Donald Andrew Henson II

Posts Tagged ‘Health care’

Make That 12 Ways to Fix America

In American Economy, American Society on August 25, 2012 at 2:34 am
Wall Street

Wall Street (Photo credit: b00nj)

Last week, I started talking about a few things that would fix our broken country. Sure, the world’s not perfect, and there are a lot of messed up countries out there. But if America wants to maintain its ‘special’ status or avoid becoming the next Greece, we need to make some big changes. I started with a list of eight things that would make us better, but as I continued to think about it, I came up with a few more.

Make everyone go to public school. I’m thinking in two different directions here, one being that nothing is dumbing down future generations more than homeschooling. When did we decide that it was a good idea that people who barely finished high school should teach their children? Now, you might think that what you teach your child is your business – but it’s not. Because that child will eventually grow up and vote, it’s vital to the survival of our nation that they know how to think critically, to know when someone is trying to baffle them with bullshit, or to be able to see when the numbers just don’t add up. If some poor child’s mom is their only teacher – and she barely got through high school, couldn’t locate France on a world map, and doesn’t have the mathematical skills required to balance a checkbook, how might we expect that individual to grow up and make informed choices?

The other side of the ax I’m grinding has to do with mutual understanding in our multi-faceted society. When kids go to private schools,  divided by religion, race, class, economic level, etc., and are never exposed to people and ideas from outside their own group, our pluralistic society ceases to be the melting pot that it has always been. I don’t like to talk about ‘Christian children’ or ‘Muslim children’ because the children in question have not made any decisions for themselves – they have been indoctrinated, not persuaded of the moral validity of their parents’ arguments. But children of all faiths need to understand that there are good people from other faiths, that those people want the same wholesome lives that they themselves want for the most part, and that the other groups aren’t really so different from their own group. A Christian kid who plays soccer with kids from Jewish and Muslim backgrounds will probably be more tolerant of different religious beliefs when he gets older.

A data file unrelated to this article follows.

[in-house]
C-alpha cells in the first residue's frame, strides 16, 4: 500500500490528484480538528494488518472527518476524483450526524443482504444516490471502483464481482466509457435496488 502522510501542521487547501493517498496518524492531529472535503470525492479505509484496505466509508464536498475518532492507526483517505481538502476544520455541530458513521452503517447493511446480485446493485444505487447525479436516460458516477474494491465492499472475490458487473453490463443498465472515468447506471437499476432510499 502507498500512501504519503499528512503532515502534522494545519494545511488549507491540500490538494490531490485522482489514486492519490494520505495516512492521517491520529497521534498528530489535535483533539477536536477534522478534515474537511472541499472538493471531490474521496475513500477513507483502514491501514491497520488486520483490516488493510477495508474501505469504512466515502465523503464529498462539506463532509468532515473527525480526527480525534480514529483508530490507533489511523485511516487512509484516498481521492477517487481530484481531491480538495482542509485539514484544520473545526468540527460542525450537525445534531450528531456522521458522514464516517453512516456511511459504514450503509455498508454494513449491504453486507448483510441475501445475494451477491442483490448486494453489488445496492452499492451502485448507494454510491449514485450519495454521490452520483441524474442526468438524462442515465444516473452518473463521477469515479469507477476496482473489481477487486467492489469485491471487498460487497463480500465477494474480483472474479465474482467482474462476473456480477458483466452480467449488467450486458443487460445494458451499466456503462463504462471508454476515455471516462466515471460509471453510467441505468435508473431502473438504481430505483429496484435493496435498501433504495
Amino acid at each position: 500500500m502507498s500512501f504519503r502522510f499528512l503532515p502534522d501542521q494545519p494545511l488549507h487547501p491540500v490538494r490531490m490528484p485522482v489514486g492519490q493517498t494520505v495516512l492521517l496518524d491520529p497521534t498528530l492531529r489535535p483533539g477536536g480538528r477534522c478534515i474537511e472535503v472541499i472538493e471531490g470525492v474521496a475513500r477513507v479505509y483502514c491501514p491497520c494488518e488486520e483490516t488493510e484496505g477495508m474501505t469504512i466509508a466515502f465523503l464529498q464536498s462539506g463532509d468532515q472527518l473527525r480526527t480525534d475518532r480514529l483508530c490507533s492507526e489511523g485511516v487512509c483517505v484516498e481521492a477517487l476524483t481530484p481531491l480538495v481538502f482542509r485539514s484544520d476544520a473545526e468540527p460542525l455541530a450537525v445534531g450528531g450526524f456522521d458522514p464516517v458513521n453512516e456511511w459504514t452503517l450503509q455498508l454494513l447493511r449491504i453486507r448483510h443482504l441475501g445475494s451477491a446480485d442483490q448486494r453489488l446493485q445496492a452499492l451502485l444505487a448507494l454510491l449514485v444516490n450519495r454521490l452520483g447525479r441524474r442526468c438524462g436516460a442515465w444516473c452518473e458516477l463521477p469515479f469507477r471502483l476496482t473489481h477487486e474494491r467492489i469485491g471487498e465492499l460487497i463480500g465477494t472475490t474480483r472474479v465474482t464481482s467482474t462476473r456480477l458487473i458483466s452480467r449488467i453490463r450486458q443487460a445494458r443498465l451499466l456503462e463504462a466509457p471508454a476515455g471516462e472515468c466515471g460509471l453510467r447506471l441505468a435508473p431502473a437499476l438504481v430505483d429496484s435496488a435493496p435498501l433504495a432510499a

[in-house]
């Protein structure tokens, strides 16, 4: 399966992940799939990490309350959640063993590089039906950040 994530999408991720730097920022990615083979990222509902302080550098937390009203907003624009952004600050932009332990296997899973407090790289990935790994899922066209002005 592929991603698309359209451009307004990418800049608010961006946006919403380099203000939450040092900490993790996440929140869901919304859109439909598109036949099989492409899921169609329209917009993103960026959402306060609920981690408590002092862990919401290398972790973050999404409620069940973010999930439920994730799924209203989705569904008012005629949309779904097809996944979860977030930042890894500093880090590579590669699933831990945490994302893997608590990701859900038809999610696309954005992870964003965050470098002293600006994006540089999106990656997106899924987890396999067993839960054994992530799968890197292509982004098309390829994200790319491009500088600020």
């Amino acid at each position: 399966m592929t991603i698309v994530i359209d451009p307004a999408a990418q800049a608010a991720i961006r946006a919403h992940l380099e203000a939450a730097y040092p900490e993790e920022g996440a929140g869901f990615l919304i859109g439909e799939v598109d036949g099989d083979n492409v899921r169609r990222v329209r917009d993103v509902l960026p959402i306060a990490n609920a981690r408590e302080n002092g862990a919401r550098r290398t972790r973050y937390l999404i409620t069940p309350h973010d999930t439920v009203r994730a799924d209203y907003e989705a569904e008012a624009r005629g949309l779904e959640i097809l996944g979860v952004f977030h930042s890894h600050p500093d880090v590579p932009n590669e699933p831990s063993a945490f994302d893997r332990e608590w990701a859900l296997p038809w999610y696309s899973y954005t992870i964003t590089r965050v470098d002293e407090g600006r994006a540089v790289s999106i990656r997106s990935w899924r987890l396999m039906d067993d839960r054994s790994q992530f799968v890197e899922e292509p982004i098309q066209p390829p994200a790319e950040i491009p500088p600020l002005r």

And if all kids go to public school, all parents will have a stake in making them better. Rich folks don’t care if teachers are fired due to tax cuts – their kids won’t be affected. Public education has been one of the foundation stones of our society; it’s time everyone is faced with improving it, not just the poor.